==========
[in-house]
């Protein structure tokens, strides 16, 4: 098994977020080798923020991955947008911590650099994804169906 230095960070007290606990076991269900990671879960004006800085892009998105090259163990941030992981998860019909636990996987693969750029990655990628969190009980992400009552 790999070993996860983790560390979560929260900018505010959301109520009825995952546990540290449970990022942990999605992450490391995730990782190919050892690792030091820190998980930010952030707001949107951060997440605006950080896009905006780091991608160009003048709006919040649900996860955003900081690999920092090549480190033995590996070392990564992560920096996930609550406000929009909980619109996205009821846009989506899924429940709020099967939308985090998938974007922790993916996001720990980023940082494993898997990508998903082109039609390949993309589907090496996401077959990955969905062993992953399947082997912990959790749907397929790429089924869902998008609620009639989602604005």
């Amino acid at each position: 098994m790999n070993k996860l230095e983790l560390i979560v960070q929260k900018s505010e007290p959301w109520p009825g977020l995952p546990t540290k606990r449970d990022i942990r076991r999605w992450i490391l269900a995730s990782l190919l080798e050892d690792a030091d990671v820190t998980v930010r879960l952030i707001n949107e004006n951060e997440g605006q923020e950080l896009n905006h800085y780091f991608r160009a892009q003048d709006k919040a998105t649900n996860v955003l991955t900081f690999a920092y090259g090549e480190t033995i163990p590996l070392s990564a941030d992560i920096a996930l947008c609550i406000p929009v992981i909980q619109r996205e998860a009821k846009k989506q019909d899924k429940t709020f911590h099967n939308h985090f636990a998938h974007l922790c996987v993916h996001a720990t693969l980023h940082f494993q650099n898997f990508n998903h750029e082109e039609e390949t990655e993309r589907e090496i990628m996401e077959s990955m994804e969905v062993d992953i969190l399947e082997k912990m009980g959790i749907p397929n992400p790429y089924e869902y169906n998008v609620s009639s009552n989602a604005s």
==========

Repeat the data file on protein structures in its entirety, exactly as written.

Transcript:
[in-house]
């Protein structure tokens, strides 16, 4: 098994977020080798923020991955947008911590650099994804169906 230095960070007290606990076991269900990671879960004006800085892009998105090259163990941030992981998860019909636990996987693969750029990655990628969190009980992400009552 790999070993996860983790560390979560929260900018505010959301109520009825995952546990540290449970990022942990999605992450490391995730990782190919050892690792030091820190998980930010952030707001949107951060997440605006950080896009905006780091991608160009003048709006919040649900996860955003900081690999920092090549480190033995590996070392990564992560920096996930609550406000929009909980619109996205009821846009989506899924429940709020099967939308985090998938974007922790993916996001720990980023940082494993898997990508998903082109039609390949993309589907090496996401077959990955969905062993992953399947082997912990959790749907397929790429089924869902998008609620009639989602604005």
């Amino acid at each position: 098994m790999n070993k996860l230095e983790l560390i979560v960070q929260k900018s505010e007290p959301w109520p009825g977020l995952p546990t540290k606990r449970d990022i942990r076991r999605w992450i490391l269900a995730s990782l190919l080798e050892d690792a030091d990671v820190t998980v930010r879960l952030i707001n949107e004006n951060e997440g605006q923020e950080l896009n905006h800085y780091f991608r160009a892009q003048d709006k919040a998105t649900n996860v955003l991955t900081f690999a920092y090259g090549e480190t033995i163990p590996l070392s990564a941030d992560i920096a996930l947008c609550i406000p929009v992981i909980q619109r996205e998860a009821k846009k989506q019909d899924k429940t709020f911590h099967n939308h985090f636990a998938h974007l922790c996987v993916h996001a720990t693969l980023h940082f494993q650099n898997f990508n998903h750029e082109e039609e390949t990655e993309r589907e090496i990628m996401e077959s990955m994804e969905v062993d992953i969190l399947e082997k912990m009980g959790i749907p397929n992400p790429y089924e869902y169906n998008v609620s009639s009552n989602a604005s």